check payments. Virtual payment solutions also help protect your company
from the risk of payment fraud. Seventy-four percent of U.S. organizations
were the target of check fraud last year,
according to a recent survey of finance
and treasury professionals. By moving
away from paper-based payment to a
digital solution, insurance companies
can avoid financial exposure and reduce
4 Artificial intelligence (AI) is howing strong potential to
reshape processes for insurance
claims, distribution, underwriting
A McKinsey report shows tools such as
computer vision and natural-language
• Create a personal risk profile for pol-
icyholders by analyzing their public
online photo galleries, such as their
Facebook or Instagram feeds.
•Act on customer service requests
without the use of human intervention.
• Use emotional intelligence capabilities to sense when a customer is unhappy and immediately connect the
policyholder to a human agent.
The impact for insurers is significant:
AI has the potential to eliminate fraudulent claims, which cost the industry $40
billion per year, according to the FBI.
Common causes of fraudulent claims
include embezzlement of insurance pre-
miums, workers’ compensation fraud and
disaster fraud schemes. Meanwhile, 74%
of consumers say they would be open to
computer-generated insurance advice,
which offers the potential for personal-
ized service at reduced cost.
5 Telematics is gaining a strong foothold in the insurance
industry, especially when it comes
to auto insurance.
Globally, growth in the use of telematics
in the automotive industry is expected to
reach $17 billion by 2021, with some national auto insurers offering discounts to
policyholders who allow digital devices
to track their driving habits and demonstrate safe driving habits.
Monitoring the behavior of policyholders through telematics enables insurers to
better understand their risk pool, with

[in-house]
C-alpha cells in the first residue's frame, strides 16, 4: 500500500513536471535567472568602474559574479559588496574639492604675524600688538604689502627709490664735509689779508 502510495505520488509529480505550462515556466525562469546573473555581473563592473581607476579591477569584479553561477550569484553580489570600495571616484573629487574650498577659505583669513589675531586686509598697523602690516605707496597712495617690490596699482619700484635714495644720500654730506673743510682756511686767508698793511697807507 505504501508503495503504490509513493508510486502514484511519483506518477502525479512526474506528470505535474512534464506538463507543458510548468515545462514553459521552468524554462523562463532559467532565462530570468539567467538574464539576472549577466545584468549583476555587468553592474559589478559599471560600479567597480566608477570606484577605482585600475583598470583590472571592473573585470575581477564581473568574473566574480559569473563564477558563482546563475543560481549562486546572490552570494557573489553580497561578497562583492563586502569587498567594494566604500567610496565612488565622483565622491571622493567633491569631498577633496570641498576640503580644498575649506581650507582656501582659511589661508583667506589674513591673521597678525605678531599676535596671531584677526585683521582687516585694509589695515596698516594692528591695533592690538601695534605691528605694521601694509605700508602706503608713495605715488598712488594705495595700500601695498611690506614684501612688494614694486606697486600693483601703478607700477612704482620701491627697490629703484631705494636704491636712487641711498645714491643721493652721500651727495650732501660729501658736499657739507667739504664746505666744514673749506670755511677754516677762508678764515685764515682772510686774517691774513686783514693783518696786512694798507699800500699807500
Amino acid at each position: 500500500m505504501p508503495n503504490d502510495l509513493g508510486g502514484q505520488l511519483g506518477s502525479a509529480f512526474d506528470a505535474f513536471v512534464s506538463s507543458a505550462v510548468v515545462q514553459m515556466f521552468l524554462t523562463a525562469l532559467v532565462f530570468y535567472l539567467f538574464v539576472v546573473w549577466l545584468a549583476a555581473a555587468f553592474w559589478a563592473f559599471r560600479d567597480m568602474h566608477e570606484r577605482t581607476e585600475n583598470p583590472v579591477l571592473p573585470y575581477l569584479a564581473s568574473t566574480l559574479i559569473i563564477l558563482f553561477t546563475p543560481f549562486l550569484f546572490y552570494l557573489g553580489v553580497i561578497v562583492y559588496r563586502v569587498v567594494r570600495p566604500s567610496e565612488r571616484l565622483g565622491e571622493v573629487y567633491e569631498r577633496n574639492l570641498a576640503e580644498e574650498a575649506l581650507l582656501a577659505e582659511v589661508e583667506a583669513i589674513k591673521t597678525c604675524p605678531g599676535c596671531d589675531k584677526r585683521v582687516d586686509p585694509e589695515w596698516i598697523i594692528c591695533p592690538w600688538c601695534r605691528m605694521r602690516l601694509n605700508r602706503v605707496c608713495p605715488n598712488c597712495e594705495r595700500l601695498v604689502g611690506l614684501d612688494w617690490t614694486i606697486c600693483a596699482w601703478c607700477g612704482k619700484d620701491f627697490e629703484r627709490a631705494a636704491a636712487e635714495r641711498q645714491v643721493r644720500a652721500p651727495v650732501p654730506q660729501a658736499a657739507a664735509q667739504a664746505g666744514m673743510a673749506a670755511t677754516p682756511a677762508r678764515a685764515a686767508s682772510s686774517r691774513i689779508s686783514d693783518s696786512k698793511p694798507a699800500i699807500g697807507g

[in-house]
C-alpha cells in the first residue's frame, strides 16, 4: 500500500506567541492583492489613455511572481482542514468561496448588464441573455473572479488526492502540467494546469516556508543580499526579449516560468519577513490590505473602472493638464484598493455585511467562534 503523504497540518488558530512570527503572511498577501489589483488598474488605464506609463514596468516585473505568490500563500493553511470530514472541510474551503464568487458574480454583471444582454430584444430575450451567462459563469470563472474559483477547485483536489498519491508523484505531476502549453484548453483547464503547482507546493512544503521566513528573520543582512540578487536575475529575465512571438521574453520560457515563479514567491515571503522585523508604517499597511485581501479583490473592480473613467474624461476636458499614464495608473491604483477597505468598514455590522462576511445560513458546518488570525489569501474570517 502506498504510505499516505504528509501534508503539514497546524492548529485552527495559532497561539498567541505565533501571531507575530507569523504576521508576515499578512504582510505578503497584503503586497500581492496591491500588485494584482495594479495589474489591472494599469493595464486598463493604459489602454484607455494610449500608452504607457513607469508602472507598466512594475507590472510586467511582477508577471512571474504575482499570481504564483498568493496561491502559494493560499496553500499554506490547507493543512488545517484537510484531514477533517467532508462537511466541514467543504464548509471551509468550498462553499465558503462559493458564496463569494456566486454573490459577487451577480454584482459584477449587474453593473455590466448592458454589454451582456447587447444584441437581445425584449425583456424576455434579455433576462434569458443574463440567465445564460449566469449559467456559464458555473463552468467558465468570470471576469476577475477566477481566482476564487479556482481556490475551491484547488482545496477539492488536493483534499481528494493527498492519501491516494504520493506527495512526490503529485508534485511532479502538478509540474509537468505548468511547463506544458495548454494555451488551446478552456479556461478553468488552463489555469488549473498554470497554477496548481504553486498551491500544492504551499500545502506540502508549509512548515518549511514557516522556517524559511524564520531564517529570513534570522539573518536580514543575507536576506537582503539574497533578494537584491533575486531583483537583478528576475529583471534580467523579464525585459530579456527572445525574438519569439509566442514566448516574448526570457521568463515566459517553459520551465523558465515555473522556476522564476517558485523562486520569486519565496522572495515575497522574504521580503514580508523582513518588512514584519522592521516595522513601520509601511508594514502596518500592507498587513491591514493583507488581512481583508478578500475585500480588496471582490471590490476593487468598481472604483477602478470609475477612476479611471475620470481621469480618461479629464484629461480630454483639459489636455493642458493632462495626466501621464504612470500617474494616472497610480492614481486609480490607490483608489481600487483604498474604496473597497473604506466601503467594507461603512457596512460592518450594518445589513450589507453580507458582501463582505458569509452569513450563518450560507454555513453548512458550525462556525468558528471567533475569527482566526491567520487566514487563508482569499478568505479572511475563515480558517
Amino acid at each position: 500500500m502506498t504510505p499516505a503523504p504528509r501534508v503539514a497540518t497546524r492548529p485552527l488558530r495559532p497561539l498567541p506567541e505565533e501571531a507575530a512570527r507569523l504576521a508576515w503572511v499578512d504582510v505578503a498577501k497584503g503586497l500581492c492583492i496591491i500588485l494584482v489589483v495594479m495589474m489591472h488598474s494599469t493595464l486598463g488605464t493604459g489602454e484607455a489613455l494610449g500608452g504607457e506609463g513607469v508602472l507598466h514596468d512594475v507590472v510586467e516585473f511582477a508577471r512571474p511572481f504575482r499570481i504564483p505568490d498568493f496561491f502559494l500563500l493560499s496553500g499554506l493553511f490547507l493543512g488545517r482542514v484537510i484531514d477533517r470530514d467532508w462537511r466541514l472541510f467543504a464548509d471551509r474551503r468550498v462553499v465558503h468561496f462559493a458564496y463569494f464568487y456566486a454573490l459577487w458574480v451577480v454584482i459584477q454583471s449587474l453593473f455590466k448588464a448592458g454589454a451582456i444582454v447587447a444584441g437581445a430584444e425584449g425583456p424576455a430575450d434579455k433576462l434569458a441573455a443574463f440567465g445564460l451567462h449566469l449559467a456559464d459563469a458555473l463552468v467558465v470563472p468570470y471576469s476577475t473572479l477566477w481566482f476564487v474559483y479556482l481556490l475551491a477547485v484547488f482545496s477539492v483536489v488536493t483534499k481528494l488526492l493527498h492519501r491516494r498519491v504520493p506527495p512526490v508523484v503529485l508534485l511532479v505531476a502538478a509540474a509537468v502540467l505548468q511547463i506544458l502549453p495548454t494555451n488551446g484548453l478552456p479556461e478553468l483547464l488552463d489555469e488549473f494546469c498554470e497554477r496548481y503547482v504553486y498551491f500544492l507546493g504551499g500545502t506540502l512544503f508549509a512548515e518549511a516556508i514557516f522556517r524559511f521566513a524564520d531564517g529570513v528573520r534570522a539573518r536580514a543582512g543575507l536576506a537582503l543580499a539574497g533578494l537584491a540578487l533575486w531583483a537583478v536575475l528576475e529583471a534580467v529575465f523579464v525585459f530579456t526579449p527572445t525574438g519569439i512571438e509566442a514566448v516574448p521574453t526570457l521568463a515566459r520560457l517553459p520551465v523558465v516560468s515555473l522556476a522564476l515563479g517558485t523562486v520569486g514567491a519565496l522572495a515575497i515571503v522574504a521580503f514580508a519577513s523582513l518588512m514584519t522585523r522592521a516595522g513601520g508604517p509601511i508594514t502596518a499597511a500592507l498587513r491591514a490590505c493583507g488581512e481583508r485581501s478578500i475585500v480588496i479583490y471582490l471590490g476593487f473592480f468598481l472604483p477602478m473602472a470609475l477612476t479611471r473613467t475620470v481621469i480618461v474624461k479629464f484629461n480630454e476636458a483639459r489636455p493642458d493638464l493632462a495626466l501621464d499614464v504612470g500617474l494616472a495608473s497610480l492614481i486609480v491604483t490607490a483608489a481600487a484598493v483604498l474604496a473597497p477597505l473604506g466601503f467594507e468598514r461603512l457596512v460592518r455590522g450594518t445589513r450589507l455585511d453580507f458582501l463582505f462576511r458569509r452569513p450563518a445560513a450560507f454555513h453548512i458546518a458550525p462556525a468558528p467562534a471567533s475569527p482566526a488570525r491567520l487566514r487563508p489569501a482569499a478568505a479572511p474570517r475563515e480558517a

data that track the time of day drivers
typically operate their vehicles, how well
they make right and left turns, their average speed, how fast they accelerate after
stopping at a red light, and more. It also
encourages policyholders to change their
behavior based on the driving “grades”
they receive (typically, each month).
Two years ago, a Pew Research Trust
study found 45% of consumers would
not find the trade-off of personal driving
habit data for car insurance discounts
appealing. But recent trends point to a
change in consumer mindset and a push
toward increased adoption in 2018.
Designing a higher-tech
In an era of consumerism and increased
competition, it’s critical that insurance
companies consider the right approach
to digital innovation — one that reduces
costs, enhances consumer engagement
and satisfaction, provides increased in-
sight around the populations they cover
and helps avoid financial risk.
There are four steps insurance companies
can take to design a high-value approach to
digital innovation, according to EY:
• Find ways to link high-quality cus-
tomer experiences to both processes
and enabling technologies.
• Design offerings that emotionally engage customers at key points in their
• Use analytics to gain key insights on
your customer population and adjust
your approach to digital innovation
based on their needs.
• Track technology trends that affect
consumer behavior — both digital
and non-digital — and use these insights to continually enhance and redesign your approach.
Taking the time to separate the glitz of
new innovations from technologies that
best match your company’s needs in the
areas of claims processing and more —
now and in the future — will best position your company for success in a digital
Jeffery W. Brown (jbrown@vpayusa.
com) is president of VPay, a turnkey
claim payments platform focused on
the property and casualty, workers’
compensation, healthcare and warranty
industries. He regularly works with
legislators and regulators around the
country on data and security issues
and emerging payment technology
applicable to the insurance industry.
INSURERS THAT CLING TO TRADITIONAL WAYS OF INTERACTING WITH
CONSUMERS RISK BECOMING OBSOLETE IN THE FACE OF CHANGING MARKET
DYNAMICS, ACCORDING TO AN EY WHITEPAPER